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What exactly are Shelley's feelings about fame & worldly power in the poem...

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lilyevans | Student, Undergraduate | eNotes Newbie

Posted April 3, 2008 at 2:43 PM via web

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What exactly are Shelley's feelings about fame & worldly power in the poem "Ozymandias"? 

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linda-allen | High School Teacher | (Level 3) Senior Educator

Posted April 3, 2008 at 7:58 PM (Answer #1)

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Ozymandias is the Greek name of the Egyptian Pharaoh Ramses II, Rameses the Great. He ruled Egypt for 67 years and built many monuments in his own honor, the most familiar of which may be the temple of Abu Simbel.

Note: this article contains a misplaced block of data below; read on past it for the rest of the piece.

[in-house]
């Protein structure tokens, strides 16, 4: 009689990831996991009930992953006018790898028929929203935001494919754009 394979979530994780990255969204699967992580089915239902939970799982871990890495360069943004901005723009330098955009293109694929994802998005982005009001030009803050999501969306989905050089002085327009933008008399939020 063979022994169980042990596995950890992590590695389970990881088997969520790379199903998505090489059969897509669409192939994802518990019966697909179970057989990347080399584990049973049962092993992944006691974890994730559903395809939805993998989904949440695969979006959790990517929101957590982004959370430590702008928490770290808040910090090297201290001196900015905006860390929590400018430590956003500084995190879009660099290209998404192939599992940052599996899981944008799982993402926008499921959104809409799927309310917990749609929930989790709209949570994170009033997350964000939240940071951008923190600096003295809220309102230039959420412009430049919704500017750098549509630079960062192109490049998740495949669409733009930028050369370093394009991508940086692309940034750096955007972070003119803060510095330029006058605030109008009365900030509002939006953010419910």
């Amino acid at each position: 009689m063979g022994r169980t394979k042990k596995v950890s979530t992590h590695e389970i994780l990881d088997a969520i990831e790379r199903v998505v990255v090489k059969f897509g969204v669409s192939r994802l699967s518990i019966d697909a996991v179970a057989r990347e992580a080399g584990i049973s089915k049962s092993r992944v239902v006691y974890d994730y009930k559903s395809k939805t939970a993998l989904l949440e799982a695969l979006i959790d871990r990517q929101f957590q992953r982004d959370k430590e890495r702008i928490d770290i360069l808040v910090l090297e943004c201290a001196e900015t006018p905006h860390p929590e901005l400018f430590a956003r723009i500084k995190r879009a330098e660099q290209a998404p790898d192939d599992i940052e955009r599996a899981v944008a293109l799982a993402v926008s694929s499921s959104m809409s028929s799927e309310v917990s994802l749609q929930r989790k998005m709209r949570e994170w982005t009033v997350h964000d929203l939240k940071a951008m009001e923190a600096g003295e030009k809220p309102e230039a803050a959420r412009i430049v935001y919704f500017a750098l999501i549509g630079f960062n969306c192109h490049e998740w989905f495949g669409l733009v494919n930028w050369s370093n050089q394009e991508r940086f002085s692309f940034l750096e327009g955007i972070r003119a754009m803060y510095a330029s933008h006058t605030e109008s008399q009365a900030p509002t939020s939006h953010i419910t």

In his sonnet, Shelley is reacting to those monuments, many of which have been damaged or destroyed and are mere fragments of what they once were. His message is that no matter how great we are--or think we are--fame and glory are only fleeting. This message applies to rulers, artists, and ordinary people alike.

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